Saturday, January 30, 2010

Ekoka Artist: Simon Hampolo

Simon Hampolo is amongst the older men of the group and is called Tate Simon, meaning ‘Father Simon’. He is 55 years old. He was born in Omule, south east of Eenhana and as a little boy of 8 started working at a cattle post. He worked there for 3 years then went to school in 1966 at Okongo where he stayed in a hostel. He got to grade 8 which is quite an achievement amongst his peers – school is a luxury that few can afford to continue at the expense of working and making money. 
However it is clear that Simon could have gone far in school – he assists the art teacher of the Ekoka workshops by acting as a translator as he speaks some English and Afrikaans.

After his schooling career he started working at various odd jobs, including work in a butcher’s shop, in order to support his family. At the age of 28 he got married in a church and has 7 children and has worked continually to provide for their needs.
He feels that everyone has changed through their participation in the art project and has faith in it as a steady source of income.  He also feels however that not everybody is using the money properly.
Simon is an adept linocutter as we can see from the examples of his work below. His forms are clean, carefully depicted and highly detailed and his spacing has an organized quality.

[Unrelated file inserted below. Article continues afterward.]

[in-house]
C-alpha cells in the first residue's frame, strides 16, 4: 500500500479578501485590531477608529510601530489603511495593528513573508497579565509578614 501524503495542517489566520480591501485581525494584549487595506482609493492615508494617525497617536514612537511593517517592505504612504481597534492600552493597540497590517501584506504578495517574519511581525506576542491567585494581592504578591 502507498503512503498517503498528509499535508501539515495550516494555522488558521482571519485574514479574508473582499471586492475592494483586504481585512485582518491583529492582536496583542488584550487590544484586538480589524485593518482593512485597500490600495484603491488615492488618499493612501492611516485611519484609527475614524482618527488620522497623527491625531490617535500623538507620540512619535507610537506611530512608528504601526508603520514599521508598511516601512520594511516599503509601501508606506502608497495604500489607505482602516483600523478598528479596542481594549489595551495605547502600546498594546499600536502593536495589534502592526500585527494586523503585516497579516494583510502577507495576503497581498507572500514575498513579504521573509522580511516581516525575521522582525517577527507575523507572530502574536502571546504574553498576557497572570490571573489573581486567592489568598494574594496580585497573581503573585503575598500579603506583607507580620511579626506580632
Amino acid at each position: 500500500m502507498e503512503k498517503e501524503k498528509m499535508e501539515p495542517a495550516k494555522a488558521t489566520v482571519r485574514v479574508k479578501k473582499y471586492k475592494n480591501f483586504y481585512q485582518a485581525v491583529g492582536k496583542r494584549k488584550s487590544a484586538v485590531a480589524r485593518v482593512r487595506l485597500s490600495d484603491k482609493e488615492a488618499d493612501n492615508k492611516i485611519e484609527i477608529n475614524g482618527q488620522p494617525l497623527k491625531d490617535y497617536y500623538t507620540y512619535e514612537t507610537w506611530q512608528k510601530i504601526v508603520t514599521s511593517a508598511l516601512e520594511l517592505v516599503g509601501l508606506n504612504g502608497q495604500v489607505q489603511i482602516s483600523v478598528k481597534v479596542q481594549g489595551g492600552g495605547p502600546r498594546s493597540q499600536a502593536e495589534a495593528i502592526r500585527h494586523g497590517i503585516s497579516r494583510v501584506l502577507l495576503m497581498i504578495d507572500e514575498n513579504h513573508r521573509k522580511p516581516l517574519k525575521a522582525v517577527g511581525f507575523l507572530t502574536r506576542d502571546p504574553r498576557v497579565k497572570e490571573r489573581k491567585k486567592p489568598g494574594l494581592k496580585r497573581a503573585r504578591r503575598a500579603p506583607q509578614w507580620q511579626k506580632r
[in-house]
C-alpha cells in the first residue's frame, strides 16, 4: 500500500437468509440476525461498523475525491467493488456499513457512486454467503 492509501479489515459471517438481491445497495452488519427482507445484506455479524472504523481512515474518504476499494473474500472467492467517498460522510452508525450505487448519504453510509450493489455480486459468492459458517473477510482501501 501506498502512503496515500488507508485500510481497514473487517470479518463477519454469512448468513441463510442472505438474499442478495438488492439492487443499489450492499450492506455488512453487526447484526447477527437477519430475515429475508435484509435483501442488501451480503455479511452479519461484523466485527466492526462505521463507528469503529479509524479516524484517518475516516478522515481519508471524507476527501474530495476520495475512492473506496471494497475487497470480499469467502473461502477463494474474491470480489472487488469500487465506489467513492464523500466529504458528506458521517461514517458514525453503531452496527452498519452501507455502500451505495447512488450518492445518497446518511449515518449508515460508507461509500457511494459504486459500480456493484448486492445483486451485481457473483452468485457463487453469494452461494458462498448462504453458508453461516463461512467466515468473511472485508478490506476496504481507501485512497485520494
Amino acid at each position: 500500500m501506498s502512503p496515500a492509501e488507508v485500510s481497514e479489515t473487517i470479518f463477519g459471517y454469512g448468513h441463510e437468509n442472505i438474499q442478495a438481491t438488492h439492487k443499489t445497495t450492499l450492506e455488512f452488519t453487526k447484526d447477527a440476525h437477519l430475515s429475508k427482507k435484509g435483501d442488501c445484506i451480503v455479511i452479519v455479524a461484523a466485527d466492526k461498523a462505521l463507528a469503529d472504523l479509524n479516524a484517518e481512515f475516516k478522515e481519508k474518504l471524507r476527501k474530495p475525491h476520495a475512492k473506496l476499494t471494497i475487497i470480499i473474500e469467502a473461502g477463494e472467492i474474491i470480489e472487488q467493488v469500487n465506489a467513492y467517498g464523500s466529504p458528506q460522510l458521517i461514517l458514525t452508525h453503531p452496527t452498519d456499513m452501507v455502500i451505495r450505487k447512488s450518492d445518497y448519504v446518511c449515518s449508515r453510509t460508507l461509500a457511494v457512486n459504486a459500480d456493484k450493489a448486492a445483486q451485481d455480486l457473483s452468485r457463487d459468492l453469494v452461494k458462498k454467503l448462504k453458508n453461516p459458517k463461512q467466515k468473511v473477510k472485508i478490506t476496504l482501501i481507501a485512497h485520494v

I find his work extremely engaging as it seems to convey an overall atmosphere of cheerful competence and delight in working. Both examples follow the ‘display of goods’  format and exhibit a high level of care taken in their execution. In the work below (edition 12/40) we can see a large number of craft goods displayed in an extremely successful composition.
Easily identified amongst the many pictograms is an intricately ornamental bag, and beautifully depicted strings of beads. There are other objects all highly detailed and embellished whose function I am less sure of. There appear to be objects much like maracas –decorated gourds filled with seeds and used as musical instruments, as well as many curiously formed containers – each no doubt with some very specific use.

His second linocut (9/40) runs along similar lines but contains some incredibly rendered insects. His two centipedes are truly fantastic in the carefully segmented and many-legged detail and even his adorable scorpion has been highly embellished. Next to them are many patterned objects, no doubt rocks, and amongst them what I am convinced is the fossil of a fish – a rock on which the tiny body of a beautifully observed fish has been rendered. 
The layout of his various objects displays an incredible natural sense of design and harmonious balance and it is clear that in art making he has found an outlet for highly sensitive observational skills.

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